Ten essentials to avoid being ripped off
1. Booking online and in advance can be cheaper. Choose a car which will fit all of your luggage as well as your travellers. Be prepared not to get exactly the model you ordered but don’t be fobbed off with something not of a similar quality/size. The rental firm may upgrade you – and shouldn’t charge you - if what you selected isn’t available.
2. Rental firms make a lot of money out of selling you extras, especially expensive insurance. Generally the car is covered should the worst happen, but you are usually liable for the first £1,000 or so of any claim, called the excess. At the desk, the rental firm will often try to sell you an overpriced policy to cover this – which you may find doesn’t cover tyres, windows, the interior or the wheels. Avoid the cost by buying a far cheaper and more comprehensive policy in the UK before you go. SMM likes Questor Insurance and insurance4carhire, for example.
3. With or without its insurance, the rental firm is likely to demand credit card details for a hefty deposit. Make sure you’ve got a card which can stretch that far and is in the name of the lead driver. That person will also need a DVLA code (obtainable online and valid for 21 days) to give to the rental firm so their licence can be checked.
4. Some cost saving tips: (a) It may be cheaper to take your own child seat even if the airline charges you for it. (b) Adding other drivers bumps up costs so keep the number of those who can go behind the wheel limited. (c) There’s no need for expensive sat nav. The car may already have it and, in Europe at least, data roaming is now free in most countries on most networks so use Google Maps instead. Alternatively you could download other map apps before you go.
5. Beware another common ruse: petrol. Try to arrange a deal where you return the car with a full tank. You will pay much more if the rental firm does the refilling.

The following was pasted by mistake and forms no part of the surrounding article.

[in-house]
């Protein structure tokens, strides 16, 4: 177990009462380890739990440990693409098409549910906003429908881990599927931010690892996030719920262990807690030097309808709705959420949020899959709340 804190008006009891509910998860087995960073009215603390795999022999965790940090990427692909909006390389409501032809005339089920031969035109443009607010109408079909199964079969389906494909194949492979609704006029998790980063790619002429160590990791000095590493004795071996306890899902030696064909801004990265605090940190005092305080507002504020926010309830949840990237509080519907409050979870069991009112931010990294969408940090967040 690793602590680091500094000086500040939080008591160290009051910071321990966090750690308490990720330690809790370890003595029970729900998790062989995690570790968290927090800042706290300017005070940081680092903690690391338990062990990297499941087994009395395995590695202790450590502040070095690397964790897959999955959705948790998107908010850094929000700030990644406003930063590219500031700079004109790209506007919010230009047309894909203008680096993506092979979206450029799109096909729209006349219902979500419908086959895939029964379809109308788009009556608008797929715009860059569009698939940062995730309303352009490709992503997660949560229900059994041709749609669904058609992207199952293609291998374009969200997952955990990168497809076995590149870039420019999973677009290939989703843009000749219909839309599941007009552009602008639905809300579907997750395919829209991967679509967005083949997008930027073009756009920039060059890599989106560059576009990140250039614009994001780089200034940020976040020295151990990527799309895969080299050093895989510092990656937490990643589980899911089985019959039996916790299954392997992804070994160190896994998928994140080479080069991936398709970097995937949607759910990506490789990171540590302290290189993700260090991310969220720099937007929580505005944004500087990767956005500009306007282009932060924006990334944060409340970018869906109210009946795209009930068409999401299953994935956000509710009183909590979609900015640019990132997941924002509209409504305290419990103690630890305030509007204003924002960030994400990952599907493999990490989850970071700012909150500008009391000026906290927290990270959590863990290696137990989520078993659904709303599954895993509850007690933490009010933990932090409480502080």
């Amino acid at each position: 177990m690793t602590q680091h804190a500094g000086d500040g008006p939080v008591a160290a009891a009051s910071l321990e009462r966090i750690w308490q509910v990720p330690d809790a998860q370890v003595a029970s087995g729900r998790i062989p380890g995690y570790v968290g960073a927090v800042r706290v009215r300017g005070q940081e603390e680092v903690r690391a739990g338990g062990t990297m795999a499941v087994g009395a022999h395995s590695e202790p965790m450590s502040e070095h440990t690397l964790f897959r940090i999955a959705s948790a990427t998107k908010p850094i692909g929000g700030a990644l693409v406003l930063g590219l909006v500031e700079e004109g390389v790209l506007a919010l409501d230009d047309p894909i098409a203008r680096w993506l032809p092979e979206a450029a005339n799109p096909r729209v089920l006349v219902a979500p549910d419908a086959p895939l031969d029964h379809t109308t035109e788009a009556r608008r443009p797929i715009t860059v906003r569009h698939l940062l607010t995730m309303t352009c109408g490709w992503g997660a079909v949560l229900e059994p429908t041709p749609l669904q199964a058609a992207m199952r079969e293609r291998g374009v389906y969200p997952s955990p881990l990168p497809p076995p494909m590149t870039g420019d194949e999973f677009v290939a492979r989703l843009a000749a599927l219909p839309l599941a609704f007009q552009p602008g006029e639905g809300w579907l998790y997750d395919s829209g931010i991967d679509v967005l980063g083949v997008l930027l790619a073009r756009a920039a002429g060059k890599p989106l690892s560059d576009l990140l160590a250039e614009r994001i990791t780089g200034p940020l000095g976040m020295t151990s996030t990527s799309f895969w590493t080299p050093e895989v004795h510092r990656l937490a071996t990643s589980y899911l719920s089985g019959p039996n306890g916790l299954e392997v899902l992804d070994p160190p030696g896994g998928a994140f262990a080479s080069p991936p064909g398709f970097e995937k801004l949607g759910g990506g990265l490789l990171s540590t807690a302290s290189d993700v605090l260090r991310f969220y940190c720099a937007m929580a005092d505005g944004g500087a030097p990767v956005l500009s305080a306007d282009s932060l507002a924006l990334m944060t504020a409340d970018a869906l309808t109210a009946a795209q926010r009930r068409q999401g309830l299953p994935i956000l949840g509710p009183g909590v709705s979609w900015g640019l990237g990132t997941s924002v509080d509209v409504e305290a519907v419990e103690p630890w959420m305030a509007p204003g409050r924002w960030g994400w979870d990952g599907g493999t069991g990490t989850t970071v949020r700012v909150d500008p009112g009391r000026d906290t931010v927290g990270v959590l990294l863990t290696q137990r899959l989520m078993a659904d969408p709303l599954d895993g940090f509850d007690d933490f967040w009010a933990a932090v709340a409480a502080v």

6. Before you drive off, check the car for existing damage, particularly to the underside. Ensure it is marked on a form or detailed in a log book and get the rental firm to sign it. Take photographs too, dated if possible.
7. Check that any legally required equipment (such as a hi-vis jacket or warning triangle) is in the car as you may be charged for its absence when you return.
8. Read the contract carefully and question anything you don’t understand then and there. You may have signed up for insurances you don’t need and it will be difficult to contest later.
9. When you return the car, stick around for the checks and keep a copy of the receipt for the petrol. Get the all-clear that there’s no damage or take more photos to prove you returned the car dent-free.
10. Brush up on the driving rules of your destination. Speed limits, permits, environmental certificates and crash protocols may all be different to UK: know before you go.
- Go Compare has a beginners’ guide to car hire here.
- More information about getting a DVLA code here.
- An exhaustive guide to the car rental process is at Money Saving Expert.
Last updated 6 August 2017.